The Reserve Bank of Australia has published the minutes of its June 6 meeting. Officials at that meeting kept the policy interest rate unchanged at a record low of 1.50 percent, again concluding that current policy settings were consistent with sustainable growth and achieving the inflation target "over time". This rate was last changed in August 2016 when it was cut by 25 basis points.
Officials noted in the minutes that recent data had indicated further improvement in the global economy, but highlighted the ongoing slowdown in business and property investment in China. Looking at the domestic economy, officials anticipated that gross domestic product data, scheduled to be released the day after their meeting, would likely show slower economic growth in the three months to March. Nevertheless, officials argued that the transition to lower levels of mining investment, a factor that had weighed on headline GDP growth in recent years, was now "almost complete". Reflecting this assessment, they expressed confidence that growth would pick up to a little above 3.0 percent over the medium-term despite reservations about labour market and housing market conditions.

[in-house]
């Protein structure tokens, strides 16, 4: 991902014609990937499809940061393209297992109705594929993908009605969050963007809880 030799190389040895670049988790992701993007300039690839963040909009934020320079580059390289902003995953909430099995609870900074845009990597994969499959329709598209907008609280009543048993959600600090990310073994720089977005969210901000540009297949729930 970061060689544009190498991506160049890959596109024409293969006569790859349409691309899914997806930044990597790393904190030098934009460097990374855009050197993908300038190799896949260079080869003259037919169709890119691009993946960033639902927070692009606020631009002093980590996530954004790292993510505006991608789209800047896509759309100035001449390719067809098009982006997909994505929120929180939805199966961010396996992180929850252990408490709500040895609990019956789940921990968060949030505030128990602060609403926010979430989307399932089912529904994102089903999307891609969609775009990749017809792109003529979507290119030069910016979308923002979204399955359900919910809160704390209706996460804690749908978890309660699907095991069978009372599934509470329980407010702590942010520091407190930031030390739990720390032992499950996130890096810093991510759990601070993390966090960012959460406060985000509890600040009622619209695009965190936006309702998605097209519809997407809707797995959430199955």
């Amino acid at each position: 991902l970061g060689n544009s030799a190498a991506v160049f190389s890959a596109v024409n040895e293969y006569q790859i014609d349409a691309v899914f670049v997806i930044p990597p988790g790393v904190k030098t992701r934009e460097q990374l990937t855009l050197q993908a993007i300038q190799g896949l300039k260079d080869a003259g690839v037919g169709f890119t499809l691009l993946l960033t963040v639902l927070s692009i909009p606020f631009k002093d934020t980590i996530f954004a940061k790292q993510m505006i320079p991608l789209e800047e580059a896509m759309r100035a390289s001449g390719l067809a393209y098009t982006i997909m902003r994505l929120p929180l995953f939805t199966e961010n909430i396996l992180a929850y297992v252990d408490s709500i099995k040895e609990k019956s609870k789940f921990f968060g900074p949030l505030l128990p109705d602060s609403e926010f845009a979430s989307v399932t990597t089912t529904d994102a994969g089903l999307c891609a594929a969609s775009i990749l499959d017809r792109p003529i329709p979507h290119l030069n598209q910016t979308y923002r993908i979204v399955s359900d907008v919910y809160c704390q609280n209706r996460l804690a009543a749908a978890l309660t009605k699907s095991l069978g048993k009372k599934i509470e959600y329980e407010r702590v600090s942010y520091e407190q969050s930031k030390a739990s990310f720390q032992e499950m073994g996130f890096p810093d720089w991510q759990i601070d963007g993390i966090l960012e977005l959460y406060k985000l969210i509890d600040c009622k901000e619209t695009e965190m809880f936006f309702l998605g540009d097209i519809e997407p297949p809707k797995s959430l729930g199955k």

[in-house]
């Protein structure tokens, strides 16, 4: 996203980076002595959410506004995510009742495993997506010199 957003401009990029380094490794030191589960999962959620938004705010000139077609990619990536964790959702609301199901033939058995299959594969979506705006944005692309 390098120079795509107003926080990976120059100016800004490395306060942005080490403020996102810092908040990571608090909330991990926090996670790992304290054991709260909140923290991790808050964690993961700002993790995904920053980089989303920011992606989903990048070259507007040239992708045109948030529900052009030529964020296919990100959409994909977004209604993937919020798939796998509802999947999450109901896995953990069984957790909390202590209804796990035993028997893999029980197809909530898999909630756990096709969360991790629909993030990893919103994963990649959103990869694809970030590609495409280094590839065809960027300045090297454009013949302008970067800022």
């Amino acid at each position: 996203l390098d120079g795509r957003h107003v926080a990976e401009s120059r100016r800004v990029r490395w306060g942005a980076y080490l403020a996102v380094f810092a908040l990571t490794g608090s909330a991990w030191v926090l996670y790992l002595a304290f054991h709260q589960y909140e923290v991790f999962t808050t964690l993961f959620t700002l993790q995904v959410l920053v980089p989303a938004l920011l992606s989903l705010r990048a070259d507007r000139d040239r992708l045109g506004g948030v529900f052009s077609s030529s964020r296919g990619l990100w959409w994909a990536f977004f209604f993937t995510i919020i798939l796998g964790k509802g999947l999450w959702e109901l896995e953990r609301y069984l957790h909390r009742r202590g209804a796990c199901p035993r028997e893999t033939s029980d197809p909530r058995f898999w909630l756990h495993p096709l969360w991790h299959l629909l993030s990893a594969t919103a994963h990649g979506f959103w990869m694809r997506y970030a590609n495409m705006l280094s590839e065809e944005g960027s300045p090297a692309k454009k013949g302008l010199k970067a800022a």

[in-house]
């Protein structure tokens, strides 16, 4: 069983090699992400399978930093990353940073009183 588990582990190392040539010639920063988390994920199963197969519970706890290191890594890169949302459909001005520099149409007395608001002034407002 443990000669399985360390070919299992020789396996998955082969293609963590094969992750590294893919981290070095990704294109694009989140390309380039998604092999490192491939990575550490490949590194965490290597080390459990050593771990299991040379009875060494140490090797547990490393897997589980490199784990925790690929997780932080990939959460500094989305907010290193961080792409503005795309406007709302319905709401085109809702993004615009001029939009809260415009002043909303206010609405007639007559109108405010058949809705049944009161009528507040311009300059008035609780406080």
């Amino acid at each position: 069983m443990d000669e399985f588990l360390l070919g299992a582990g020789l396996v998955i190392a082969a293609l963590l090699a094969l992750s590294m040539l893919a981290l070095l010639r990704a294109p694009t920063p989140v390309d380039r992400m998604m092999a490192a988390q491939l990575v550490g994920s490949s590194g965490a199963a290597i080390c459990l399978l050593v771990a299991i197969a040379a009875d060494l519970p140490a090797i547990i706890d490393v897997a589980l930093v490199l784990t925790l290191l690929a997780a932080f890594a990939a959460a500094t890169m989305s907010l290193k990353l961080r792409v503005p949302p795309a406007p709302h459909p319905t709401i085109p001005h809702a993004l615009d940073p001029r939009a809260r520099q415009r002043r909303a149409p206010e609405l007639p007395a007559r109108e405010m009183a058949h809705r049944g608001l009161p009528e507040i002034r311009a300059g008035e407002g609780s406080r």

Despite solid gains in headline employment, officials noted that wage growth had been low and would likely remain so "for some time yet" but also repeated their view that inflation would increase "gradually" as the economy strengthened. Based on this outlook, officials again concluded that current policy settings were appropriate, and provided little indication that they see a strong case for any shift in policy settings over the next few months. With little major data scheduled for release before the RBA's next policy meeting in early July, officials may prefer to wait for the publication of quarterly inflation data later in the month before considering whether a change in policy is warranted.